Want to be informed about air pollution data during COVID-19 restrictions?

Massive air quality changes observed during COVID-19 restrictions

Two major air chemical components, which are also atmospheric pollutants, are shown here as a way to detect the changes in air pollution during the period of COVID-19 restrictions. Weekly values from the start of the year for Nitrogen Dioxide (NO2) and Carbon Monoxide (CO), both of them as total column, are displayed for the first weeks of the year (from 1st January).

As we discussed in our previous post, acknowledging the tragic impact of the COVID-19 outbreak on lives and livelihoods, this unprecedented situation presents us with an interesting opportunity to uncover what happens to the air quality around us and worldwide. The data presented here are taken from the Copernicus Atmosphere Monitoring Service (CAMS). Specifically, data come from the CAMS Near Real Time (NRT) Re-analysis which is available a few days behind real time. Re-analyses are combinations of observations (from ground stations, satellite, etc.) and a very advanced physical model. The CAMS NRT Re-analysis is downloaded at ca. 50 km x 50 km horizontal spatial resolution and every six hours (namely four values daily, at 00:00 UTC, 06:00 UTC, 12:00 UTC and 18:00 UTC).

Given the dependency of these variables of external conditions such as type of weather, economic productivity, traffic, etc. a week average is about the shortest time recommended when comparing these type of data across years, though monthly averages would perhaps be more appropriate. As we know, the restrictions due to the coronovirus have have been occurring at different times in various parts of the globe so weekly averages help us better relate these changes with the times the restrictions have been enforced. For a proper comparison, we would also need to assess external factors, so the data below need to be interpreted with a grain of salt. Also, due to the nature of these data there can be discrepancies between the CAMS NRT Re-analysis and the maps which often appear on the web and derived from Sentinel-5P/TROPOMI. Importantly, some, though not all, of these estimates are flawed as discussed in this blog from CAMS.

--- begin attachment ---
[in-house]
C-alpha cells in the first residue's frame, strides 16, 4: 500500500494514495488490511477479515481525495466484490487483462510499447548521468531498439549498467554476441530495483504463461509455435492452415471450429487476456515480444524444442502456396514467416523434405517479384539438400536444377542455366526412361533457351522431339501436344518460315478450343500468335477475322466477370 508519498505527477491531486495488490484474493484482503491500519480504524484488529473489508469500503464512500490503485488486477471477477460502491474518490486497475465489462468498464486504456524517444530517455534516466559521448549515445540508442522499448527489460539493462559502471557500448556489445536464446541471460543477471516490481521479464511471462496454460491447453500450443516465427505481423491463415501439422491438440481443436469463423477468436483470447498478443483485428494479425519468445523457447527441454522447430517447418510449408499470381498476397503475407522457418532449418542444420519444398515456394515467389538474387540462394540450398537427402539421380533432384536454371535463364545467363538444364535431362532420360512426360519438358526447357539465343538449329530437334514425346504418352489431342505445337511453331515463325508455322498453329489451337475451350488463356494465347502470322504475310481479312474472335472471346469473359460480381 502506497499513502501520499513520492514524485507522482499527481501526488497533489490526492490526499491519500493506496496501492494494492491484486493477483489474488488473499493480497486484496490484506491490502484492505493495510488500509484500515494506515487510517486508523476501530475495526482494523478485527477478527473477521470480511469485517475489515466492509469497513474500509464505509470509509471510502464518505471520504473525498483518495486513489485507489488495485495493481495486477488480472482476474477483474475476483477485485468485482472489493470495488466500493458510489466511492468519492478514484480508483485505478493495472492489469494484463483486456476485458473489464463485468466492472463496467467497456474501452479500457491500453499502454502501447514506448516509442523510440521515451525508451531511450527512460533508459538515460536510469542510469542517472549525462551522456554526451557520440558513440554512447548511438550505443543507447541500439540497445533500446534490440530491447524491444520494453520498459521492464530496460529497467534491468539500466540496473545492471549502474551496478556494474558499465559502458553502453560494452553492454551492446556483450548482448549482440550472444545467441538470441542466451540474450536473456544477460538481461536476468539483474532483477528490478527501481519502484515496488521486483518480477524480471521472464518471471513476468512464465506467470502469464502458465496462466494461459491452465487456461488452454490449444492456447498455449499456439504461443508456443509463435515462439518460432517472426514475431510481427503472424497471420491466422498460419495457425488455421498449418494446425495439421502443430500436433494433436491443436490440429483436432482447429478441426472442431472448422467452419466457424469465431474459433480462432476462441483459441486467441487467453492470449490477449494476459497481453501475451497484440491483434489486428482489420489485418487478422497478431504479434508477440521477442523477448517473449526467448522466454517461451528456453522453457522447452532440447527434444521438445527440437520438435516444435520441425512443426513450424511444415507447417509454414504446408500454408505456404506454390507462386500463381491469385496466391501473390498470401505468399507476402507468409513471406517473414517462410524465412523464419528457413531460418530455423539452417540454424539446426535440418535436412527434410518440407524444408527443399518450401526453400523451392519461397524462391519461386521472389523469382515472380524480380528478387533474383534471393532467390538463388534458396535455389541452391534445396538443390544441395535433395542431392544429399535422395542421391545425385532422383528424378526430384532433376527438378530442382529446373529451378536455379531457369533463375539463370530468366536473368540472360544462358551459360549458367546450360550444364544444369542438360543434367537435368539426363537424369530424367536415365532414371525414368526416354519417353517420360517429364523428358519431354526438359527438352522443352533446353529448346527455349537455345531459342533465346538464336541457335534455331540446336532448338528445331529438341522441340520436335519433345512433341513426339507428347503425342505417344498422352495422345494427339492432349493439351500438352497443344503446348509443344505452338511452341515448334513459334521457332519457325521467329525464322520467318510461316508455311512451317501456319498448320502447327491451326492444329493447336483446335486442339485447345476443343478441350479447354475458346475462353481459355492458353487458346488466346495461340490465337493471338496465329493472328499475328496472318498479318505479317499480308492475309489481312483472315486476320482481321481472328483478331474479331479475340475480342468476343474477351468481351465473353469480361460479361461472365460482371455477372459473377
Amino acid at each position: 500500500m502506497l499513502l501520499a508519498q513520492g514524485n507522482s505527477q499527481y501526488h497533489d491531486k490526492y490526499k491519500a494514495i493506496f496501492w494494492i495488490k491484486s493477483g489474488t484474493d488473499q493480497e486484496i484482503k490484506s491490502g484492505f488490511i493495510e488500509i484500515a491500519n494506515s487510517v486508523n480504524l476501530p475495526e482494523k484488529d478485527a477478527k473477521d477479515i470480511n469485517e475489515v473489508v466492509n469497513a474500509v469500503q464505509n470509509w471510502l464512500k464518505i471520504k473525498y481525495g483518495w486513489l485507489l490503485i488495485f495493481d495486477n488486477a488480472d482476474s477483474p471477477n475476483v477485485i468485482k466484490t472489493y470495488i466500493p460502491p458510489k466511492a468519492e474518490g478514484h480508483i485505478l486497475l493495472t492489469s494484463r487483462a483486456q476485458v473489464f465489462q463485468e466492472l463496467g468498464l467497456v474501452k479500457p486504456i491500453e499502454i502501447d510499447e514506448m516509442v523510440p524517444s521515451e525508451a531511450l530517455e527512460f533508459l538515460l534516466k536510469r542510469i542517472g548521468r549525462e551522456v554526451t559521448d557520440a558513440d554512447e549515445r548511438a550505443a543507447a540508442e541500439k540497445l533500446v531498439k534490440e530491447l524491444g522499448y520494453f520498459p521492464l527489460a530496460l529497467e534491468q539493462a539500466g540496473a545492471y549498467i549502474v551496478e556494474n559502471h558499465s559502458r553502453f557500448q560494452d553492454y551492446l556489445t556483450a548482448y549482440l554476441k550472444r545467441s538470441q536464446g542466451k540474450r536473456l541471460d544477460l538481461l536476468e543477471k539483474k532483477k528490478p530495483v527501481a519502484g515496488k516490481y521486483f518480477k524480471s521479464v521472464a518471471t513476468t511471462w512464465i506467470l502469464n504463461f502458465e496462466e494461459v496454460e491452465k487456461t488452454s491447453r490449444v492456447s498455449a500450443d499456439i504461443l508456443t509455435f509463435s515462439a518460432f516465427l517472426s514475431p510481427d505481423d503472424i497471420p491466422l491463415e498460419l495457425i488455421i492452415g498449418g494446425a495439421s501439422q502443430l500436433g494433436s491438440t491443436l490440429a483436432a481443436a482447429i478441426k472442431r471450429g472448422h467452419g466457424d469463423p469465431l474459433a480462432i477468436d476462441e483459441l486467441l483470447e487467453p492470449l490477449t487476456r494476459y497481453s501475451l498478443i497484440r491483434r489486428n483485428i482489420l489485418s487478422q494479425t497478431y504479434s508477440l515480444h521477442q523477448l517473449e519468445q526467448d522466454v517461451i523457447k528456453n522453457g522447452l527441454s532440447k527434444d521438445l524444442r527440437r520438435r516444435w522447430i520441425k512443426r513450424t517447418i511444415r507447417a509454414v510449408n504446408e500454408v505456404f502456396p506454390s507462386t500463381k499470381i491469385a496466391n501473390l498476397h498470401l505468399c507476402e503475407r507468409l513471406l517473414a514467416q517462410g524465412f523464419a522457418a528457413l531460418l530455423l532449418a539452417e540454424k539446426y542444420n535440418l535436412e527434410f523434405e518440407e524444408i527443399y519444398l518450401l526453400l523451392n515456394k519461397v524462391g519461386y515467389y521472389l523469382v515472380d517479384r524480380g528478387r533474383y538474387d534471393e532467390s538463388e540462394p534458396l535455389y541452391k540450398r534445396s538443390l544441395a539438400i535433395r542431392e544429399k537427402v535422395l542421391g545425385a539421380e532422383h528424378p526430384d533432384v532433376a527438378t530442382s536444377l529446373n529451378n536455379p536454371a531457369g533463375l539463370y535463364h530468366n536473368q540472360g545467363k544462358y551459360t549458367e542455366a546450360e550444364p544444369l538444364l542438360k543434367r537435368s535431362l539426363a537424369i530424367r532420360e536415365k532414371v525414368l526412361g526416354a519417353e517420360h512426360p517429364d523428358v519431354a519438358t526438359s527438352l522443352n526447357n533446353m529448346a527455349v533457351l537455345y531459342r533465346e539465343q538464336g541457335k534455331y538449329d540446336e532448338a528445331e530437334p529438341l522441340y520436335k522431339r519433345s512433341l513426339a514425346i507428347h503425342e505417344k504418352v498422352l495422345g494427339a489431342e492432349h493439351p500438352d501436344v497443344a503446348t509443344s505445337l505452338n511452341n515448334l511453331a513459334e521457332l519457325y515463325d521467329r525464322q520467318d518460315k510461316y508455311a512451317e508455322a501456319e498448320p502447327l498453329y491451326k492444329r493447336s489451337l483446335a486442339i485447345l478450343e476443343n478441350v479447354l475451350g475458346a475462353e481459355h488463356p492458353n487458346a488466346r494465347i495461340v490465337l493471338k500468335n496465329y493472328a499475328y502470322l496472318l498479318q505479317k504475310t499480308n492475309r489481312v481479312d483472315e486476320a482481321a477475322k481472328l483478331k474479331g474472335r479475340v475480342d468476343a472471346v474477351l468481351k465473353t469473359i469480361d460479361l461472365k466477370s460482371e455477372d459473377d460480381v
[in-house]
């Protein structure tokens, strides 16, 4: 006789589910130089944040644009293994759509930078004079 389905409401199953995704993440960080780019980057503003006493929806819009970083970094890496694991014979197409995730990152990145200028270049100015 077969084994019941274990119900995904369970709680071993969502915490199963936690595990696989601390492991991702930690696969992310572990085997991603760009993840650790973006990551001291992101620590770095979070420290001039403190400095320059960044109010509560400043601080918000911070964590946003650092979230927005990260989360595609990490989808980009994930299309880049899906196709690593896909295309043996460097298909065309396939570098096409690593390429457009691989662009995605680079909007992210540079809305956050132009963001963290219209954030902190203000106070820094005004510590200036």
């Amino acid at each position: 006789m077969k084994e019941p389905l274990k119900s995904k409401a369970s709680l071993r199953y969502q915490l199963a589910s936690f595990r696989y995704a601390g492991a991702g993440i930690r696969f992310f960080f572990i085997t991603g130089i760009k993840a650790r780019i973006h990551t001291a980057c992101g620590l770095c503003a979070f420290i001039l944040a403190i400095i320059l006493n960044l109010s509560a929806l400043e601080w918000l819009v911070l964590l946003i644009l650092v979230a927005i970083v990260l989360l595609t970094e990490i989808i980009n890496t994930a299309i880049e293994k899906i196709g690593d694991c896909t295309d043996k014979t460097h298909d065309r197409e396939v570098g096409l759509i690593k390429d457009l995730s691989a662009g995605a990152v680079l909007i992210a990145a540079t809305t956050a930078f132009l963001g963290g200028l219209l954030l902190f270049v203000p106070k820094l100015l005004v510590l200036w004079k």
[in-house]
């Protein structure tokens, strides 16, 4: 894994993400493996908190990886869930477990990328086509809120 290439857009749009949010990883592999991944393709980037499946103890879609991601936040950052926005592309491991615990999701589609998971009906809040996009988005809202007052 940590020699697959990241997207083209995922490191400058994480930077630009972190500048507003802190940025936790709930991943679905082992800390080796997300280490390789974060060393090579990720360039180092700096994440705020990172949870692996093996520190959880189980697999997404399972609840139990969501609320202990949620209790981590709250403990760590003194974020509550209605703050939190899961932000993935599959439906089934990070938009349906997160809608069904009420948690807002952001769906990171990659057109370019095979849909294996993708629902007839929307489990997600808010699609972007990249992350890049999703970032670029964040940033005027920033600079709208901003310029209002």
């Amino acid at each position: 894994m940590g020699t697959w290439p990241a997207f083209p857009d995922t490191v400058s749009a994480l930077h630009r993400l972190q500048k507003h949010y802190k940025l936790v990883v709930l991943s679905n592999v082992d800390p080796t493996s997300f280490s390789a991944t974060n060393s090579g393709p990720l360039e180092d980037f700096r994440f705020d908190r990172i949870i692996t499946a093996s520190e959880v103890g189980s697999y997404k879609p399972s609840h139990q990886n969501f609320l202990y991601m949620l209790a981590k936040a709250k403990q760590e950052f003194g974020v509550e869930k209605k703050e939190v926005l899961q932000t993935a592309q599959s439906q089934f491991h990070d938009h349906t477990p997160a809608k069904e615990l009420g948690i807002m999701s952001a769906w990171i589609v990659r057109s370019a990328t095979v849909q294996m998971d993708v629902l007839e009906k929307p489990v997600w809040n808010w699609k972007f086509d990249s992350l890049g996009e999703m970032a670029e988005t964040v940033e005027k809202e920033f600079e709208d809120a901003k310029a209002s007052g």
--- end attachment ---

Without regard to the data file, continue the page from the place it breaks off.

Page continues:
The movies show the weeks of the year (available to date, i.e. currently week 20) grouped into four, with the following pattern: full field for 2019 (top left), full field for 2019 (top left), difference between 2020 and 2019 (positive means higher values in 2020 compared to 2019, and vice-versa, bottom left), and difference between 2020 and 2019 as a percentage (bottom right). Five views are shown for each variable: Global, Europe, (a large part of) Asia, North America and Middle East. The number in square bracket on the titles is the weighted average for the region. These images will be regularly updated as more recent data become available. Monthly averages are avaialble on request.

For further information, please contact Prof. Alberto Troccoli (alberto.troccoli -at- wemcouncil.org

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Data courtesy of Copernicus Atmosphere Monitoring Service (CAMS)

Nitrogen Dioxide (NO2, in 10 -7 kg m-2)

Area averages (ssame areas in maps below plus Australia) of percentage change of 2020 vs 2019 for NO2 as a function of month of the year
Area averages (same areas in maps below plus Australia) of percentage change of 2020 vs 2019 for NO2 as a function of week of the year
 

Carbon Monoxide (CO, in 10 -4 kg m-2)

Area averages (same areas in maps below plus Australia) of percentage change of 2020 vs 2019 for CO as a function of month of the year
Area averages (same areas in maps below plus Australia) of percentage change of 2020 vs 2019 for CO as a function of week of the year
 

What the unexpected COVID-19 virus outbreak teaches us about our environment

Written by Prof. Alberto Troccoli. Edited by Debbie Woodliffe.